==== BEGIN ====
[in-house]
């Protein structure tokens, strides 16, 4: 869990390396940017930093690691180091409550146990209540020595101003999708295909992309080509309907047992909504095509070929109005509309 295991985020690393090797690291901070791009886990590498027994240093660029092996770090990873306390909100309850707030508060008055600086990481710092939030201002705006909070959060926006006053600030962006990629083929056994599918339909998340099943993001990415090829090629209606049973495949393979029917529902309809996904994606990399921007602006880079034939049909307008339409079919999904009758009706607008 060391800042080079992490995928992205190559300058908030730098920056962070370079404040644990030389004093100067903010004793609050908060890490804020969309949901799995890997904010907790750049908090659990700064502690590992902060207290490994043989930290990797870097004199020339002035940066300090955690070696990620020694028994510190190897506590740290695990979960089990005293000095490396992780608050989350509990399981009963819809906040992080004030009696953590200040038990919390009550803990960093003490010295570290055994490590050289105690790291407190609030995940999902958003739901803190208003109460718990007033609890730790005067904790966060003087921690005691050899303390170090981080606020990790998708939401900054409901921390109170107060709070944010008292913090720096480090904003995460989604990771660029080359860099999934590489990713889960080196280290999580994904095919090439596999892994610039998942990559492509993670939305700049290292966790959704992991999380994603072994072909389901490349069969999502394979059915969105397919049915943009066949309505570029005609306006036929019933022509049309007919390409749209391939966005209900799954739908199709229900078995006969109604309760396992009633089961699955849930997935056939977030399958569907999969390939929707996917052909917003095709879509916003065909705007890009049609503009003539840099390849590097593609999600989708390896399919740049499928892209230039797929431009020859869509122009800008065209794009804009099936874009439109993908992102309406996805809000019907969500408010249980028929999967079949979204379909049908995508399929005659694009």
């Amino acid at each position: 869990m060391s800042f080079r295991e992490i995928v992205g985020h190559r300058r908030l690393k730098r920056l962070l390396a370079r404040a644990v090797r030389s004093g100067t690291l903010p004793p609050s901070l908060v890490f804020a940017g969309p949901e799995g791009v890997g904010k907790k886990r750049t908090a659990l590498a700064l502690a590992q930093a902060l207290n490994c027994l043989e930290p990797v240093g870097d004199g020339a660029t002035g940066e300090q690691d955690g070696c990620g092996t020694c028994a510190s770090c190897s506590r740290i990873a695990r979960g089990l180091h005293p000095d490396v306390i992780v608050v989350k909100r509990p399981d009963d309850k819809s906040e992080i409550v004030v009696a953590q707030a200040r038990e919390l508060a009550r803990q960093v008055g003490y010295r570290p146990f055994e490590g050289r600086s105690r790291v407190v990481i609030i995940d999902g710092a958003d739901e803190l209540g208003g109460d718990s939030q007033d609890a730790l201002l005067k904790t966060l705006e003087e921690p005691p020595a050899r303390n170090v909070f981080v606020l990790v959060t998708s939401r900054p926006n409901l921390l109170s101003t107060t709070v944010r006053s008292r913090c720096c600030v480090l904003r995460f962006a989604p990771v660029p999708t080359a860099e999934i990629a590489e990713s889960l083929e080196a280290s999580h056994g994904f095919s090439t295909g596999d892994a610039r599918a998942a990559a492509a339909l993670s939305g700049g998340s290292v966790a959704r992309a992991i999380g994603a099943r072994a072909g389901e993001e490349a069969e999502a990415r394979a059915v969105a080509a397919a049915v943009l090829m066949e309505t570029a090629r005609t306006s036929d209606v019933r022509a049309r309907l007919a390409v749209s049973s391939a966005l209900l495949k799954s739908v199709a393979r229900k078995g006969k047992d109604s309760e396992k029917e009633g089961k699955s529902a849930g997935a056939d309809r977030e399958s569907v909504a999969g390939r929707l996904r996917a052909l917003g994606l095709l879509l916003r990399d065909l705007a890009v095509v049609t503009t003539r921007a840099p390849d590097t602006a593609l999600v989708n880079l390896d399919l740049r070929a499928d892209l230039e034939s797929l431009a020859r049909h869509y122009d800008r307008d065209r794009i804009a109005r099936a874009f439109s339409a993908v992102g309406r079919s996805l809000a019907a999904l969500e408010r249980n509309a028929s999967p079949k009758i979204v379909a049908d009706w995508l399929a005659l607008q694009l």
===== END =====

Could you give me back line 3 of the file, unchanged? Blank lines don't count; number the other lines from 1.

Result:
């Amino acid at each position: 869990m060391s800042f080079r295991e992490i995928v992205g985020h190559r300058r908030l690393k730098r920056l962070l390396a370079r404040a644990v090797r030389s004093g100067t690291l903010p004793p609050s901070l908060v890490f804020a940017g969309p949901e799995g791009v890997g904010k907790k886990r750049t908090a659990l590498a700064l502690a590992q930093a902060l207290n490994c027994l043989e930290p990797v240093g870097d004199g020339a660029t002035g940066e300090q690691d955690g070696c990620g092996t020694c028994a510190s770090c190897s506590r740290i990873a695990r979960g089990l180091h005293p000095d490396v306390i992780v608050v989350k909100r509990p399981d009963d309850k819809s906040e992080i409550v004030v009696a953590q707030a200040r038990e919390l508060a009550r803990q960093v008055g003490y010295r570290p146990f055994e490590g050289r600086s105690r790291v407190v990481i609030i995940d999902g710092a958003d739901e803190l209540g208003g109460d718990s939030q007033d609890a730790l201002l005067k904790t966060l705006e003087e921690p005691p020595a050899r303390n170090v909070f981080v606020l990790v959060t998708s939401r900054p926006n409901l921390l109170s101003t107060t709070v944010r006053s008292r913090c720096c600030v480090l904003r995460f962006a989604p990771v660029p999708t080359a860099e999934i990629a590489e990713s889960l083929e080196a280290s999580h056994g994904f095919s090439t295909g596999d892994a610039r599918a998942a990559a492509a339909l993670s939305g700049g998340s290292v966790a959704r992309a992991i999380g994603a099943r072994a072909g389901e993001e490349a069969e999502a990415r394979a059915v969105a080509a397919a049915v943009l090829m066949e309505t570029a090629r005609t306006s036929d209606v019933r022509a049309r309907l007919a390409v749209s049973s391939a966005l209900l495949k799954s739908v199709a393979r229900k078995g006969k047992d109604s309760e396992k029917e009633g089961k699955s529902a849930g997935a056939d309809r977030e399958s569907v909504a999969g390939r929707l996904r996917a052909l917003g994606l095709l879509l916003r990399d065909l705007a890009v095509v049609t503009t003539r921007a840099p390849d590097t602006a593609l999600v989708n880079l390896d399919l740049r070929a499928d892209l230039e034939s797929l431009a020859r049909h869509y122009d800008r307008d065209r794009i804009a109005r099936a874009f439109s339409a993908v992102g309406r079919s996805l809000a019907a999904l969500e408010r249980n509309a028929s999967p079949k009758i979204v379909a049908d009706w995508l399929a005659l607008q694009l």